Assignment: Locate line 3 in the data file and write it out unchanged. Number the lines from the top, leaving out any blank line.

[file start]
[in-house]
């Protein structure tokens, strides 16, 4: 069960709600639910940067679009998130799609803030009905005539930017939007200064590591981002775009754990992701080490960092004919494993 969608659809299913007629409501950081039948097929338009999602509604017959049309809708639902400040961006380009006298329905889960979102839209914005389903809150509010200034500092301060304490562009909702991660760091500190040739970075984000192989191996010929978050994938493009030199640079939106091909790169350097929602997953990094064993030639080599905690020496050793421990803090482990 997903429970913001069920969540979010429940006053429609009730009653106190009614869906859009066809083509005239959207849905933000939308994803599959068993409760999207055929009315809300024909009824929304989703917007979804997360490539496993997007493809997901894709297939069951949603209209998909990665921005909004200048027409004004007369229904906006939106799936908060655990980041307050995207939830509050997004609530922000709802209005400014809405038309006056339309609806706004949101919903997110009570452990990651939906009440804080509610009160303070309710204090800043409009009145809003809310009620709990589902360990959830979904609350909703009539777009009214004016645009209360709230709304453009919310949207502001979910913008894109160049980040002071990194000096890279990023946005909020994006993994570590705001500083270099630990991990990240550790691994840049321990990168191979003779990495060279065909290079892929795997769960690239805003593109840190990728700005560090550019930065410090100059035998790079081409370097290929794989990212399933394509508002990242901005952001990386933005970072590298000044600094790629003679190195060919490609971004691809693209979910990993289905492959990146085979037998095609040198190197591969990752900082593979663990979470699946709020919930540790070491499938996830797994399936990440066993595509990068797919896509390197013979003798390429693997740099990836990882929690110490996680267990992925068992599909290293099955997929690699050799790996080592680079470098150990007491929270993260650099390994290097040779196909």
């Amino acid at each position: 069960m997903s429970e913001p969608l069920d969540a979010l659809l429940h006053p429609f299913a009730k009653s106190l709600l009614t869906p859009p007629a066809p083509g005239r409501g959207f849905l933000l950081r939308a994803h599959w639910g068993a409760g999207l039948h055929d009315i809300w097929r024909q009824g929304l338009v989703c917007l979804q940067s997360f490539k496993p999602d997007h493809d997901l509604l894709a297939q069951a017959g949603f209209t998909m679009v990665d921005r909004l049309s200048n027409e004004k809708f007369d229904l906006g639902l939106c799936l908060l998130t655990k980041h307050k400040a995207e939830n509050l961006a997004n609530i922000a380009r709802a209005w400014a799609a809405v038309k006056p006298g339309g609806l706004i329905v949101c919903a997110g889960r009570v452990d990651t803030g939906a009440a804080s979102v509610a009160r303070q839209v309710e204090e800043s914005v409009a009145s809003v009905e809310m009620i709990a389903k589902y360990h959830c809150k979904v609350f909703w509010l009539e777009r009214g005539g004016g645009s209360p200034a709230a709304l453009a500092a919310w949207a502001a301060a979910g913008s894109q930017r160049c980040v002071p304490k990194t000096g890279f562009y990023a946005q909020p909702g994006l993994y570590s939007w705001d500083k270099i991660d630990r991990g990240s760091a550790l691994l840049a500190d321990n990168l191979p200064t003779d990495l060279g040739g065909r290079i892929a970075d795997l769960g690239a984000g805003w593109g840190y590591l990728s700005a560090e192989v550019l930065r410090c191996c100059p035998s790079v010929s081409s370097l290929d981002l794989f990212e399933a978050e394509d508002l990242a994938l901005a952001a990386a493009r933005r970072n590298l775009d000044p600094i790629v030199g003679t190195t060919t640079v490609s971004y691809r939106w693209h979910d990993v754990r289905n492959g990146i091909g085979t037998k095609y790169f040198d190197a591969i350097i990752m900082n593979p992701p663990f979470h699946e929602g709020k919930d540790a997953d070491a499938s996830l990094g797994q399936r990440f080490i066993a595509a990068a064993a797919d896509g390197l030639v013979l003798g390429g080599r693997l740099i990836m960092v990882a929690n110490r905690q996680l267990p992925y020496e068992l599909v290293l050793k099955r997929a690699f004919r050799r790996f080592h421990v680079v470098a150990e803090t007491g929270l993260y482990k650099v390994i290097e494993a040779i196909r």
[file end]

């Amino acid at each position: 069960m997903s429970e913001p969608l069920d969540a979010l659809l429940h006053p429609f299913a009730k009653s106190l709600l009614t869906p859009p007629a066809p083509g005239r409501g959207f849905l933000l950081r939308a994803h599959w639910g068993a409760g999207l039948h055929d009315i809300w097929r024909q009824g929304l338009v989703c917007l979804q940067s997360f490539k496993p999602d997007h493809d997901l509604l894709a297939q069951a017959g949603f209209t998909m679009v990665d921005r909004l049309s200048n027409e004004k809708f007369d229904l906006g639902l939106c799936l908060l998130t655990k980041h307050k400040a995207e939830n509050l961006a997004n609530i922000a380009r709802a209005w400014a799609a809405v038309k006056p006298g339309g609806l706004i329905v949101c919903a997110g889960r009570v452990d990651t803030g939906a009440a804080s979102v509610a009160r303070q839209v309710e204090e800043s914005v409009a009145s809003v009905e809310m009620i709990a389903k589902y360990h959830c809150k979904v609350f909703w509010l009539e777009r009214g005539g004016g645009s209360p200034a709230a709304l453009a500092a919310w949207a502001a301060a979910g913008s894109q930017r160049c980040v002071p304490k990194t000096g890279f562009y990023a946005q909020p909702g994006l993994y570590s939007w705001d500083k270099i991660d630990r991990g990240s760091a550790l691994l840049a500190d321990n990168l191979p200064t003779d990495l060279g040739g065909r290079i892929a970075d795997l769960g690239a984000g805003w593109g840190y590591l990728s700005a560090e192989v550019l930065r410090c191996c100059p035998s790079v010929s081409s370097l290929d981002l794989f990212e399933a978050e394509d508002l990242a994938l901005a952001a990386a493009r933005r970072n590298l775009d000044p600094i790629v030199g003679t190195t060919t640079v490609s971004y691809r939106w693209h979910d990993v754990r289905n492959g990146i091909g085979t037998k095609y790169f040198d190197a591969i350097i990752m900082n593979p992701p663990f979470h699946e929602g709020k919930d540790a997953d070491a499938s996830l990094g797994q399936r990440f080490i066993a595509a990068a064993a797919d896509g390197l030639v013979l003798g390429g080599r693997l740099i990836m960092v990882a929690n110490r905690q996680l267990p992925y020496e068992l599909v290293l050793k099955r997929a690699f004919r050799r790996f080592h421990v680079v470098a150990e803090t007491g929270l993260y482990k650099v390994i290097e494993a040779i196909r």